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J Leukoc Biol. 2007 Nov;82(5):1147-55. Epub 2007 Aug 3.

A 5.8-kDa component of manuka honey stimulates immune cells via TLR4.

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  • 1Department of Medical Microbiology, School of Medicine, Cardiff University, Heath Park, Cardiff, UK.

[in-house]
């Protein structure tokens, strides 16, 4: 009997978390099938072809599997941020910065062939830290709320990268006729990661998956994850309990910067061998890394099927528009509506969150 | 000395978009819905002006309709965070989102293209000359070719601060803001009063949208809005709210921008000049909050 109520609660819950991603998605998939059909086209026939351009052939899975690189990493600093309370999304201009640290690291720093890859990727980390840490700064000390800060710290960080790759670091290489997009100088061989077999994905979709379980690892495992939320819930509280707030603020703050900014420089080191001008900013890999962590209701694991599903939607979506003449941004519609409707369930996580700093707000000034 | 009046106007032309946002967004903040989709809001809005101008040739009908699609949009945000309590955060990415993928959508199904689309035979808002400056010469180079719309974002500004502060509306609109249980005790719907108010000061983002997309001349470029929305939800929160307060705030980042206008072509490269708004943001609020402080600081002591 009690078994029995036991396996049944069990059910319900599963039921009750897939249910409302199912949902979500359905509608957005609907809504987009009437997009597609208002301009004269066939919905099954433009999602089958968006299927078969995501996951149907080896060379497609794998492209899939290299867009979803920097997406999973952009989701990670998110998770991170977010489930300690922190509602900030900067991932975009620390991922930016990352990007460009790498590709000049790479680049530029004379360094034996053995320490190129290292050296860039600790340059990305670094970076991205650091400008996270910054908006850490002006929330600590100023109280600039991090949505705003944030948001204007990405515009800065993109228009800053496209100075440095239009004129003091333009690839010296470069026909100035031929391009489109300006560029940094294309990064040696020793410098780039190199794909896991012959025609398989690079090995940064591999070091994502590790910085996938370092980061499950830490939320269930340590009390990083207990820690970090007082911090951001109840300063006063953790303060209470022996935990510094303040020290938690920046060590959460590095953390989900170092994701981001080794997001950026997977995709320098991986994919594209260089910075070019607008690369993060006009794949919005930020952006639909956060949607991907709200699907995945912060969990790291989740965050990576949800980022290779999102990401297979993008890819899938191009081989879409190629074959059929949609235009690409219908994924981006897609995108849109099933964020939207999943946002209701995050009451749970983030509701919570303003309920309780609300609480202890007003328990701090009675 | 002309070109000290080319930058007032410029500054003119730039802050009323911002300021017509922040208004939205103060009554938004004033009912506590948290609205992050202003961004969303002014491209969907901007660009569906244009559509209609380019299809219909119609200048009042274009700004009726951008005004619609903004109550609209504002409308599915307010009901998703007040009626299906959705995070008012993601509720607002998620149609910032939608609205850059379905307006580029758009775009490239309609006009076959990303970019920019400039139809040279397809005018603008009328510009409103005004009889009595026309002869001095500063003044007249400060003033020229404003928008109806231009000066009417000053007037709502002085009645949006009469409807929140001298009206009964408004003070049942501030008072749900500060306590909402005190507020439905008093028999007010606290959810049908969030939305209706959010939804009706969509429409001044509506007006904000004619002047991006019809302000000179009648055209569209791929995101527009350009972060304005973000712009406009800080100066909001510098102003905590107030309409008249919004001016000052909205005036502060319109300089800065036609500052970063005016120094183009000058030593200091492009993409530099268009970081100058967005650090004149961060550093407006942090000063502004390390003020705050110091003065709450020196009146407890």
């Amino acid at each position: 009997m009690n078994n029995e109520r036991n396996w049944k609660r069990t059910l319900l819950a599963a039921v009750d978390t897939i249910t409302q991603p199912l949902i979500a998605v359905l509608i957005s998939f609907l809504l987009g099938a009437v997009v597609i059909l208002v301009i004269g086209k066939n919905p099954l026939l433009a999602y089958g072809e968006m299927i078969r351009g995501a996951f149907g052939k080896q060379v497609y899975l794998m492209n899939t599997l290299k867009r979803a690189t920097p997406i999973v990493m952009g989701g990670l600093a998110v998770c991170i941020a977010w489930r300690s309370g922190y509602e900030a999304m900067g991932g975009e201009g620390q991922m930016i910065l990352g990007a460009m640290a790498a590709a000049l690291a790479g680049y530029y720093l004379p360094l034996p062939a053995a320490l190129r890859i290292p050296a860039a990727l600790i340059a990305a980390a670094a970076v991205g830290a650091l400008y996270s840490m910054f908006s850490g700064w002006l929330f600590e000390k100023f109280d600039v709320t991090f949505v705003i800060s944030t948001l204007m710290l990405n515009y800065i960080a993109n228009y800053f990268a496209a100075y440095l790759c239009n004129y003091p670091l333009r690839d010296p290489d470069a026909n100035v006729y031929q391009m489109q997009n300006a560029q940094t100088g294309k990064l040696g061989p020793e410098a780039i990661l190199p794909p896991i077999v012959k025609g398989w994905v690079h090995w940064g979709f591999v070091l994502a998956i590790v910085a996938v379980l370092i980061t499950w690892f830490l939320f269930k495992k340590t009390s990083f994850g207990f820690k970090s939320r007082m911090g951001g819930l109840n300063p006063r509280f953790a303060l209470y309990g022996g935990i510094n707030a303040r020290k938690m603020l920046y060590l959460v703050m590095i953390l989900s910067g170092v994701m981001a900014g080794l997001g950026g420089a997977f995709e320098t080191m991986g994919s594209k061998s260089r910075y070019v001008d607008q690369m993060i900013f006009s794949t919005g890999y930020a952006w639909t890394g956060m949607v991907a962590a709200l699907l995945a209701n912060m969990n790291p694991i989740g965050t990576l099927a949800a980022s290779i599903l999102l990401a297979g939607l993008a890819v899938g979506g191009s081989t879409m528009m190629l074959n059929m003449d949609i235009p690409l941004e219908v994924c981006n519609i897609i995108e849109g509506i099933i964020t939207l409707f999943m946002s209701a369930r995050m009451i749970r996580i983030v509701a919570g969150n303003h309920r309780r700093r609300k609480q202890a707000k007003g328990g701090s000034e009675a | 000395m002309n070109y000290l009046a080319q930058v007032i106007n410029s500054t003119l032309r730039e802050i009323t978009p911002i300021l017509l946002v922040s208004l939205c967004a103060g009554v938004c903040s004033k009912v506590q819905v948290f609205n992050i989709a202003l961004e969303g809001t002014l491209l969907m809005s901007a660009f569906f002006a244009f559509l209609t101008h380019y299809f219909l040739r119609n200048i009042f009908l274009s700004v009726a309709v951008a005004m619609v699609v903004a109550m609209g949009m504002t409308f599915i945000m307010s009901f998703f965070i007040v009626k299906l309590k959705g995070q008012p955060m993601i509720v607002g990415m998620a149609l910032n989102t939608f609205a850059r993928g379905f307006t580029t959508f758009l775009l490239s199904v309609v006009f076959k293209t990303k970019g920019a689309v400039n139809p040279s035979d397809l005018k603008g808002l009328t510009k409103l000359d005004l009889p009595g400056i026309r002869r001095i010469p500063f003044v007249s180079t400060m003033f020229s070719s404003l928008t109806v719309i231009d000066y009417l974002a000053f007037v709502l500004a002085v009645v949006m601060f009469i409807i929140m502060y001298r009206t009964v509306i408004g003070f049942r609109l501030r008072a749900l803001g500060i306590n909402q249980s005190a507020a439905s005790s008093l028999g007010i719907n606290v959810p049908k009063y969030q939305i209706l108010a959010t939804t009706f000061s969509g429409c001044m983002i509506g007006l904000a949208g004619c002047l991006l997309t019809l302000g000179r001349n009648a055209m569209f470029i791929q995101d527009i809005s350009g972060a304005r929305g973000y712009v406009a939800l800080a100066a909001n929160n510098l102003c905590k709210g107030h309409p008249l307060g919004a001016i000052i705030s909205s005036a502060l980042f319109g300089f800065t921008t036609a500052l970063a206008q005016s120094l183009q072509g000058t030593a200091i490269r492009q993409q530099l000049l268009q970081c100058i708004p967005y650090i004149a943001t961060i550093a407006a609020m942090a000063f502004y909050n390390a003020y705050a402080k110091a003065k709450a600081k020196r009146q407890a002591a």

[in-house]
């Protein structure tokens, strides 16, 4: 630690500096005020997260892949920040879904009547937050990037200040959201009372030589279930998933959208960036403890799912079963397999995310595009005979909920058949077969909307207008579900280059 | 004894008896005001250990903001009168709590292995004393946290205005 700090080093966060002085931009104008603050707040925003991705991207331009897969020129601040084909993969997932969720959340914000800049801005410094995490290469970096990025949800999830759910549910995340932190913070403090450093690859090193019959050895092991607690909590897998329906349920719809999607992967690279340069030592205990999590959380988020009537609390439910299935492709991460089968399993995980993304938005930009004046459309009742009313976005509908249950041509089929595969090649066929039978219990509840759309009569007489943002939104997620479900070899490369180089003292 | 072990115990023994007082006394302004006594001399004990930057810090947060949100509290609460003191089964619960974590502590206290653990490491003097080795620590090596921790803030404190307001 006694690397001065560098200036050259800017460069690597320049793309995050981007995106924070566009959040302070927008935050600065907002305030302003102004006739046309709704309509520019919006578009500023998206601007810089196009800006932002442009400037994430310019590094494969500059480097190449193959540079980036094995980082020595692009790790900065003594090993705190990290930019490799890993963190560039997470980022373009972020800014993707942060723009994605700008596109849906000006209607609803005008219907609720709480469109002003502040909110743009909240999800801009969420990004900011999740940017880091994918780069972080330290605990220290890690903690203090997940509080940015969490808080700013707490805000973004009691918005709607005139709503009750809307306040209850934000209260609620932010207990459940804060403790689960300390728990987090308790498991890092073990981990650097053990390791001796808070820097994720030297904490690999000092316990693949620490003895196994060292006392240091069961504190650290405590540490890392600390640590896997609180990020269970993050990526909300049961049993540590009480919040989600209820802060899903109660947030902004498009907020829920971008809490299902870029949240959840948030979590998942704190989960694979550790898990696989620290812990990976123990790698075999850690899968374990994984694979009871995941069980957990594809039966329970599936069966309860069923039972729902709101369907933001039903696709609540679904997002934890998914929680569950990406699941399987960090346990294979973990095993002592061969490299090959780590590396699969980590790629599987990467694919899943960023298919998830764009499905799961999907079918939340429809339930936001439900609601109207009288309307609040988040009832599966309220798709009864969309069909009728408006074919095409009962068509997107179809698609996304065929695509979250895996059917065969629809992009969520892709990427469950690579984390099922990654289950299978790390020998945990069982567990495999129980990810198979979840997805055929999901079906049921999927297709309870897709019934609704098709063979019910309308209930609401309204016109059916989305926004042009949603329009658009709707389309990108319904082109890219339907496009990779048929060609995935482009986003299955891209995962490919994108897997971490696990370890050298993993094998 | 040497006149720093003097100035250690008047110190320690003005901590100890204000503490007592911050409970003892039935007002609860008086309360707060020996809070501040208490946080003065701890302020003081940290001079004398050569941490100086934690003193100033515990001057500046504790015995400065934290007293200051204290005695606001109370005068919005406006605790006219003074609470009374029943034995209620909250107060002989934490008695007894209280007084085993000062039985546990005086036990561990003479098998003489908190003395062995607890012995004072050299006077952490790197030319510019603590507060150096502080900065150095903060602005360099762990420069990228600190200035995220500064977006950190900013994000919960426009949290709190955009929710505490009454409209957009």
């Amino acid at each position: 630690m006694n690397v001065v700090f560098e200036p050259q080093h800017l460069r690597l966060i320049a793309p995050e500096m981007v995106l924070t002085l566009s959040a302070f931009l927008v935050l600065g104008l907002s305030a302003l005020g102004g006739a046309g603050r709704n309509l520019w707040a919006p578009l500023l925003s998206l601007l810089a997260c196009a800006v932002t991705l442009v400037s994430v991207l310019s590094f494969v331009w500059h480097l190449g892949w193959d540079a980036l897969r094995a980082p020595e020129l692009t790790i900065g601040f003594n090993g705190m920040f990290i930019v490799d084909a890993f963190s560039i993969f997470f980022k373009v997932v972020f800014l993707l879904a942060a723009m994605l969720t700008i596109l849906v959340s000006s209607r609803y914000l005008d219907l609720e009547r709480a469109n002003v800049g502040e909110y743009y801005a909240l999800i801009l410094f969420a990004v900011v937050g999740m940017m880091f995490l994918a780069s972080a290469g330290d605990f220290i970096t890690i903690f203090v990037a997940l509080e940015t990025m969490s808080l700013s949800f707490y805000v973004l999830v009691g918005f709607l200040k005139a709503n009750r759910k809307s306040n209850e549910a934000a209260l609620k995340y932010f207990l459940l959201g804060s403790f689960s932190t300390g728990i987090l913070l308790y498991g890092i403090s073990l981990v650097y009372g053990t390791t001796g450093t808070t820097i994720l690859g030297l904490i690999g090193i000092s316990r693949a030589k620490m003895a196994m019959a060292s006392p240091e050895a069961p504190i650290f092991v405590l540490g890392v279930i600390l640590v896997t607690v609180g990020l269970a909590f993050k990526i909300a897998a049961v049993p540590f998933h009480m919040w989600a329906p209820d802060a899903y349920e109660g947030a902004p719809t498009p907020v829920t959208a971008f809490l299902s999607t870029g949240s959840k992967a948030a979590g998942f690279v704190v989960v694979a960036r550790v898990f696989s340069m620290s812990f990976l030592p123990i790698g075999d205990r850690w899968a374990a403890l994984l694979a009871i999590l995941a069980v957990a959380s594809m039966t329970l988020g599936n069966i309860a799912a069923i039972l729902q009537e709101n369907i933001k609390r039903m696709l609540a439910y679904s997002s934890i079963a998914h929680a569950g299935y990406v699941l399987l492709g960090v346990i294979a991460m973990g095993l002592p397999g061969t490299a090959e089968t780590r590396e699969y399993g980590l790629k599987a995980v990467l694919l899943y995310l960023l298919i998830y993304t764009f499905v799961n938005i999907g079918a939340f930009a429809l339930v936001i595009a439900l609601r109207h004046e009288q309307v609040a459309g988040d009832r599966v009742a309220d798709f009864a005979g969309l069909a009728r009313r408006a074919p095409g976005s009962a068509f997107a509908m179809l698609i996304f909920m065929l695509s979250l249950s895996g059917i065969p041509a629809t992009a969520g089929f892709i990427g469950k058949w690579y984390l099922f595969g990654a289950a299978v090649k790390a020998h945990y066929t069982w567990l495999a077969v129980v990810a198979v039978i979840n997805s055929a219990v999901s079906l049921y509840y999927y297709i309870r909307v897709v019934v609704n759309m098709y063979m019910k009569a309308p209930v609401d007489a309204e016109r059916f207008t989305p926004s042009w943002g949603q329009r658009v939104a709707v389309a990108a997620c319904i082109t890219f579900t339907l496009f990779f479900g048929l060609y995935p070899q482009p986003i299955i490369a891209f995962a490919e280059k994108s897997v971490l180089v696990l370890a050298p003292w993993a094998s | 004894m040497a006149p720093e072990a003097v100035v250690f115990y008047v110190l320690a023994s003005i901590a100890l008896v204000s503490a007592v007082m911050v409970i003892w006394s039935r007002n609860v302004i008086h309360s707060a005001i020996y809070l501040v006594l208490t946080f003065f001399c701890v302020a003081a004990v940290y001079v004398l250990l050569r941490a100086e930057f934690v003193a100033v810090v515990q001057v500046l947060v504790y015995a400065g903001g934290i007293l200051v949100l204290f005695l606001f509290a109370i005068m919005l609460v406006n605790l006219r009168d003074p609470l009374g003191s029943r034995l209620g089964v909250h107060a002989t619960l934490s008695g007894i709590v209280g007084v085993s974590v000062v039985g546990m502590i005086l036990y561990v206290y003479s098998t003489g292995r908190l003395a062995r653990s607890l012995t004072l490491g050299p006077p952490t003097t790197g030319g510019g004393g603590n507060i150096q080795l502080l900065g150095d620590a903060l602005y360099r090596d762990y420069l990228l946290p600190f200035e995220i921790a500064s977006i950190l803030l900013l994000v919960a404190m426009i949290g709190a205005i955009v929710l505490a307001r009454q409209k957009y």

Honey is used as a therapy to aid wound healing. Previous data indicate that honey can stimulate cytokine production from human monocytes. The present study further examines this phenomenon in manuka honey. As inflammatory cytokine production in innate immune cells is classically mediated by pattern recognition receptors in response to microorganisms, bacterial contamination of honey and the effect of blocking TLR2 and -4 on stimulatory activity were assessed. No vegetative bacteria were isolated from honey; however, bacterial spores were cultured from one-third of samples, and low levels of LPS were detected. Blocking TLR4 but not TLR2 inhibited honey-stimulated cytokine production significantly. Cytokine production did not correlate with LPS levels in honey and was not inhibited by polymyxin B. Further, the activity was reduced significantly following heat treatment, indicating that component(s) other than LPS are responsible for the stimulatory activity of manuka honey. To identify the component responsible for inducing cytokine production, honey was separated by molecular weight using microcon centrifugal filtration and fractions assessed for stimulatory activity. The active fraction was analyzed by MALDI-TOF mass spectroscopy, which demonstrated the presence of a number of components of varying molecular weights. Additional fractionation using miniaturized, reverse-phase solid-phase extraction resulted in the isolation of a 5.8-kDa component, which stimulated production of TNF-alpha via TLR4. These findings reveal mechanisms and components involved in honey stimulation of cytokine induction and could potentially lead to the development of novel therapeutics to improve wound healing for patients with acute and chronic wounds.

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